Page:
In the ’60s and early ’70s, National Review was about the only significant publication willing to print economic commentary that was noticeably critical of the socialist and Keynesian nostrums of that era.

As a sample of the intellectual climate at that time, Robert Heilbroner’s 1959 book, “The Future as History,” proclaimed that: “Today and over the foreseeable future, traditional capitalism throughout most of the world has been thrown on a defensive from which it is doubtful than it can ever recover. …The trend of all industrial nations, ourselves included, (is) toward some form of collectivism.”

For aspiring economic writers like me, who harbored politically incorrect thoughts about Marx and Keynes, major newspapers and magazines were off limits. Some brave souls were saying kind words about free markets in 1971, notably intellectual giants Friedrich Hayek and Milton Friedman. But very few free market supporters had been successful writing for a wide audience. My role model Henry Hazlitt was one, John Chamberlain was another. They were both much too humble.

Later, Gary Becker, Robert Barro, Bruce Bartlett, Richard Rahn and others began publishing in popular journals. In the early ’70s, however, the right-wing dissidents were mainly confined to small-circulation journals such as Reason, Human Events, The Freeman and The Alternative (now The American Spectator). I recall giving a few of today’s best economic writers, notably David Henderson and Paul Craig Roberts, some tips on how and where to get published. It wasn’t easy, but we did it.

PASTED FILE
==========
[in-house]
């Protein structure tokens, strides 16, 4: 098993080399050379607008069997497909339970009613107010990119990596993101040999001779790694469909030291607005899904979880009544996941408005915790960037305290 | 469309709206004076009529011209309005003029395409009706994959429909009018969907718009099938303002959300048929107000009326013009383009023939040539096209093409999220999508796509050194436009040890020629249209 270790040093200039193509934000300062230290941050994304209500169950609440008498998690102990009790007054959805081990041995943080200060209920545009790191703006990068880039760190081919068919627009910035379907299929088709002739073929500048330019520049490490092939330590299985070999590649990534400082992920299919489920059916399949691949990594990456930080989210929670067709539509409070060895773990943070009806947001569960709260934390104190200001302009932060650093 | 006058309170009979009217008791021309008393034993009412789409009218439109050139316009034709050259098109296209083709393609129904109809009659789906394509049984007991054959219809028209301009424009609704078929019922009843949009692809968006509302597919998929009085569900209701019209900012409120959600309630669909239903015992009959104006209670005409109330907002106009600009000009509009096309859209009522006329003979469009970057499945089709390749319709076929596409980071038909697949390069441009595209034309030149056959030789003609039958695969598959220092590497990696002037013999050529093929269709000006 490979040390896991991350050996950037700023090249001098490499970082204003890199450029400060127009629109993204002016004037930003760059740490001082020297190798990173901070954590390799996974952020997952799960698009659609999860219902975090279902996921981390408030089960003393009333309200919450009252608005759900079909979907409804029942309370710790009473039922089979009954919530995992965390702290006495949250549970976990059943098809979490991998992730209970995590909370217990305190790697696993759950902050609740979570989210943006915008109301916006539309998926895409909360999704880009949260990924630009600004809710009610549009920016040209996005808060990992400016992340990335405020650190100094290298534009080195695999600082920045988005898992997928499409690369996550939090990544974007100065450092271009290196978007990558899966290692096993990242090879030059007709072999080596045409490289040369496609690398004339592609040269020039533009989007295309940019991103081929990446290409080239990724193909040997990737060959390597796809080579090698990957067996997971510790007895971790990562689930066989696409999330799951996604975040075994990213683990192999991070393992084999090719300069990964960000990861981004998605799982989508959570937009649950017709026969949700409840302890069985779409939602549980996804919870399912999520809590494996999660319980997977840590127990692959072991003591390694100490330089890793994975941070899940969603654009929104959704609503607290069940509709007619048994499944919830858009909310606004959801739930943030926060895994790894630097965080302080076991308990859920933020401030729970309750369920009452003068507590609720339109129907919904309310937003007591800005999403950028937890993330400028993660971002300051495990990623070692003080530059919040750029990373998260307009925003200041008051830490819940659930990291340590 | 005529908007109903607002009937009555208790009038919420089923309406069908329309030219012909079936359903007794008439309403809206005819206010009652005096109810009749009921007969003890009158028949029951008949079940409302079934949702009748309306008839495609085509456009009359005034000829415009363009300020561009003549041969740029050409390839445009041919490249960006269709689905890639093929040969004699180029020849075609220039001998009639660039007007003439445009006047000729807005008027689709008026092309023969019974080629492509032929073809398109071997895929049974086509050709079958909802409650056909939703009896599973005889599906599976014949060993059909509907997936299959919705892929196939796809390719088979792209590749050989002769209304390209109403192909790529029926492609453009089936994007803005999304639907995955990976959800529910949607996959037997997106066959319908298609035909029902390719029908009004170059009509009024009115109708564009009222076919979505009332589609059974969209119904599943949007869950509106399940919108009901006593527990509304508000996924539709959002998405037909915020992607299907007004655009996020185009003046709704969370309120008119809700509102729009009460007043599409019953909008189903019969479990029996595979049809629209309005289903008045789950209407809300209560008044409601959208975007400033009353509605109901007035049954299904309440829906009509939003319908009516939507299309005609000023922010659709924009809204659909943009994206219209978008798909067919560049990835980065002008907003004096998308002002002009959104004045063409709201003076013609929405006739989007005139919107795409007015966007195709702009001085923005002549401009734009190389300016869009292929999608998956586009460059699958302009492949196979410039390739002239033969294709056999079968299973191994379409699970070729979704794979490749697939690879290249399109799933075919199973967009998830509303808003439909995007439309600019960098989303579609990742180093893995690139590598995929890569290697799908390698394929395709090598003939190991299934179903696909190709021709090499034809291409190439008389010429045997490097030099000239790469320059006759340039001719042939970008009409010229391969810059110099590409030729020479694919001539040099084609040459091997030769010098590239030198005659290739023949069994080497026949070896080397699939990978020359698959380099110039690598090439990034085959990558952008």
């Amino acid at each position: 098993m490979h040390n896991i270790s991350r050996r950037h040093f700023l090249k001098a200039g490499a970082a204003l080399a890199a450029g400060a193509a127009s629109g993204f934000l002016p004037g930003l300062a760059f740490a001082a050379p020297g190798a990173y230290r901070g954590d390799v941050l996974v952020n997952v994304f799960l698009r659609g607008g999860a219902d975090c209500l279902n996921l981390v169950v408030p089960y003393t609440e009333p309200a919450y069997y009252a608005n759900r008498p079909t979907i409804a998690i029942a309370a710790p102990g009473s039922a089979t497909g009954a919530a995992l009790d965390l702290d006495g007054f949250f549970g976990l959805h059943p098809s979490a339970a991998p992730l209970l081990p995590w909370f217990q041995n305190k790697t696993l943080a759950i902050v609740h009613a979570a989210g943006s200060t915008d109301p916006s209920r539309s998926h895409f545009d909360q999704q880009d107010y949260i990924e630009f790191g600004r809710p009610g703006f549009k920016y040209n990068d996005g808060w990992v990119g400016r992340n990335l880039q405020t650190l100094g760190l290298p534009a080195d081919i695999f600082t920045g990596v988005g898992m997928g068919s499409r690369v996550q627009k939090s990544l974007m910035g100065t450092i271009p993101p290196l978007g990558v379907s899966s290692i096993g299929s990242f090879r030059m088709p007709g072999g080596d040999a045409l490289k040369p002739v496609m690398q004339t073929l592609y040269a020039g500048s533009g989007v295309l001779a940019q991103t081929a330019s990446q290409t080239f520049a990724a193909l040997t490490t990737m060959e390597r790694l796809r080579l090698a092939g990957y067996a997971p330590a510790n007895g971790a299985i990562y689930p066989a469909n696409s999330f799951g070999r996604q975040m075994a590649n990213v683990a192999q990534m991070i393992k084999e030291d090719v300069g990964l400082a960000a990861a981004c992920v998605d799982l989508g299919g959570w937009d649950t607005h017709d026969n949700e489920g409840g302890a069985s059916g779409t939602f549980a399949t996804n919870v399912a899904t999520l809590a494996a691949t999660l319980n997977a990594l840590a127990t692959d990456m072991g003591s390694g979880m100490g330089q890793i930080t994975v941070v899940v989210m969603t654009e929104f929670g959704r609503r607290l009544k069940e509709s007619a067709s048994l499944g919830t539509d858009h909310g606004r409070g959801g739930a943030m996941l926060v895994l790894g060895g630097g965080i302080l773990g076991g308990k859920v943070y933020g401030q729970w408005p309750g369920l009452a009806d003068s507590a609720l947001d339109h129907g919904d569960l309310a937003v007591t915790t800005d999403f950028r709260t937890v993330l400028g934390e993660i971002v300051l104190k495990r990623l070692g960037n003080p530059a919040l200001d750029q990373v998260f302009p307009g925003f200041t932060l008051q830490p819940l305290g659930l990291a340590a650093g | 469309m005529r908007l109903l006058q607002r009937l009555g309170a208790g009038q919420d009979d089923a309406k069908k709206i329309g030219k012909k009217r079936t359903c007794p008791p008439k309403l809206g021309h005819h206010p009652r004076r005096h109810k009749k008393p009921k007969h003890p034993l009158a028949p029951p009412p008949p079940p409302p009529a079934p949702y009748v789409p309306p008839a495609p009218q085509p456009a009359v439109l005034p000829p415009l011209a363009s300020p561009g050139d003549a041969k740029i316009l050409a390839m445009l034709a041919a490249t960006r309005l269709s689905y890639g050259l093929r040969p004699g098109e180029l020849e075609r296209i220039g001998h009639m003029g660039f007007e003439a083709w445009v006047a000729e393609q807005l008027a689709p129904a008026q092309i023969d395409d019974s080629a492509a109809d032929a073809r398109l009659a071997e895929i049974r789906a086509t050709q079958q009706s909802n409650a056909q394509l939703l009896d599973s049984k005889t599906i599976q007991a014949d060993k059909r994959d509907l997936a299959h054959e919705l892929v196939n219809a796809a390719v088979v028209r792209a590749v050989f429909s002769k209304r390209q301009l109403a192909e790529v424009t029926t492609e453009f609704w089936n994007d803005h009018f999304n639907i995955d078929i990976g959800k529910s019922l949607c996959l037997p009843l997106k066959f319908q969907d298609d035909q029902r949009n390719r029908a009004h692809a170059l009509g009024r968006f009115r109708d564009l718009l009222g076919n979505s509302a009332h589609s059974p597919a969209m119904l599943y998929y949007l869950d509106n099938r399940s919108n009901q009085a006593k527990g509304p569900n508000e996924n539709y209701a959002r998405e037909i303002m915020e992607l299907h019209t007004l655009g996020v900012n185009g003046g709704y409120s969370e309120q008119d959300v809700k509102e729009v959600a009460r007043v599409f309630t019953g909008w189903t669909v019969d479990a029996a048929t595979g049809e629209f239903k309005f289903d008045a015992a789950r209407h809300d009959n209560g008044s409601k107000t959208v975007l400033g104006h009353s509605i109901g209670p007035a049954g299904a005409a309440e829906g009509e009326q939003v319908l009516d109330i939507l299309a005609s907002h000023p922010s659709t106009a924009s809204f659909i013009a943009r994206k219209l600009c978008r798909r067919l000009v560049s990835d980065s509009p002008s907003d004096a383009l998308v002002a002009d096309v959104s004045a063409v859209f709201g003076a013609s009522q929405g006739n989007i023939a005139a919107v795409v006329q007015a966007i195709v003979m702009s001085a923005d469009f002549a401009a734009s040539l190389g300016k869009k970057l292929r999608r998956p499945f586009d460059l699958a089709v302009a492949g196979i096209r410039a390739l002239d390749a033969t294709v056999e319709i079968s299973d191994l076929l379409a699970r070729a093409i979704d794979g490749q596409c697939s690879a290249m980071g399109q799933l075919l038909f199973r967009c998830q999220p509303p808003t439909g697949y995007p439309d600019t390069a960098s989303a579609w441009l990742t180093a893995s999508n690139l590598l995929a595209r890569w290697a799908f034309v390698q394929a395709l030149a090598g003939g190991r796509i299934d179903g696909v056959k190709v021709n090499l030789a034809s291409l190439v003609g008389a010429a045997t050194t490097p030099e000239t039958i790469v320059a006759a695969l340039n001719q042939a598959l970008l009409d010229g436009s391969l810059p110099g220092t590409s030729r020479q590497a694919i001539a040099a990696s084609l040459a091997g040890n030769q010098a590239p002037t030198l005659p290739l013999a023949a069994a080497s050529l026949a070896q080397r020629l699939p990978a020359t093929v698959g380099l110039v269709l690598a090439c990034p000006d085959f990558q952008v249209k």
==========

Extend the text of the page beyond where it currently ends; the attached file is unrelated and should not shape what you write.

Many early writers at National Review were disenchanted former communists. Elsie Meyer, the widow of NR founding editor Frank Meyer, once told me that Frank had gone to “The Party” (by which she did not mean a social event) and told them they just had to answer Hayek’s “Road to Serfdom.” But they never did. So Frank became one of the most Hayekian of the early NR crew, promoting his unique “fusion” of Burkean respect for traditions, norms and institutions with libertarian insistence on a tightly limited central government.

In the early ’30s, my mentor James Burnham wrote under the pseudonym John West as a highly influential Marxist philosopher. He was a leader of the Socialist Workers Party, a 1938 Trotskyist spin-off from the U.S. Communists. To be called a “Trotskyite,” he once explained to me, was an insult.

Burnham’s 1941 book “The Managerial Revolution” heavily influenced George Orwell’s “1984.” By the time I knew him, Burnham was angry about Big Brother checking his luggage at airports. In “The Conservative Intellectual Movement in America,” George Nash writes, “More than any other single person, Burnham supplied the conservative intellectual movement with the theoretical formulation for victory in the Cold War.” In 1983, he was awarded the Presidential Medal of Freedom. I miss him.

I have had the privilege of spending memorable moments with most members of the Buckley family — the most gracious, charming and witty group of people I have had the pleasure to meet. You, too, can get to know them by spending some quality time with a glass of generically sound wine and Priscilla Buckley’s wonderful memoir.

Mr. Reynolds is a senior fellow with the Cato Institute.